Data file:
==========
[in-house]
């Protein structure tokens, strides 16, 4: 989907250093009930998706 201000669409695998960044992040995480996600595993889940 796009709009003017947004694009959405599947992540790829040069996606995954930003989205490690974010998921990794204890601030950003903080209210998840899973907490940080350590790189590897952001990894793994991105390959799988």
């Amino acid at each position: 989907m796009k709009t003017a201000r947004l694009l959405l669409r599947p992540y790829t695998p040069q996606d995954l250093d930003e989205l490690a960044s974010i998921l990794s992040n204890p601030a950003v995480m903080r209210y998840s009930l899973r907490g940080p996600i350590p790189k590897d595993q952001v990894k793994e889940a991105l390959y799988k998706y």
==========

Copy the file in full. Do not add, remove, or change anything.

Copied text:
[in-house]
């Protein structure tokens, strides 16, 4: 989907250093009930998706 201000669409695998960044992040995480996600595993889940 796009709009003017947004694009959405599947992540790829040069996606995954930003989205490690974010998921990794204890601030950003903080209210998840899973907490940080350590790189590897952001990894793994991105390959799988």
């Amino acid at each position: 989907m796009k709009t003017a201000r947004l694009l959405l669409r599947p992540y790829t695998p040069q996606d995954l250093d930003e989205l490690a960044s974010i998921l990794s992040n204890p601030a950003v995480m903080r209210y998840s009930l899973r907490g940080p996600i350590p790189k590897d595993q952001v990894k793994e889940a991105l390959y799988k998706y």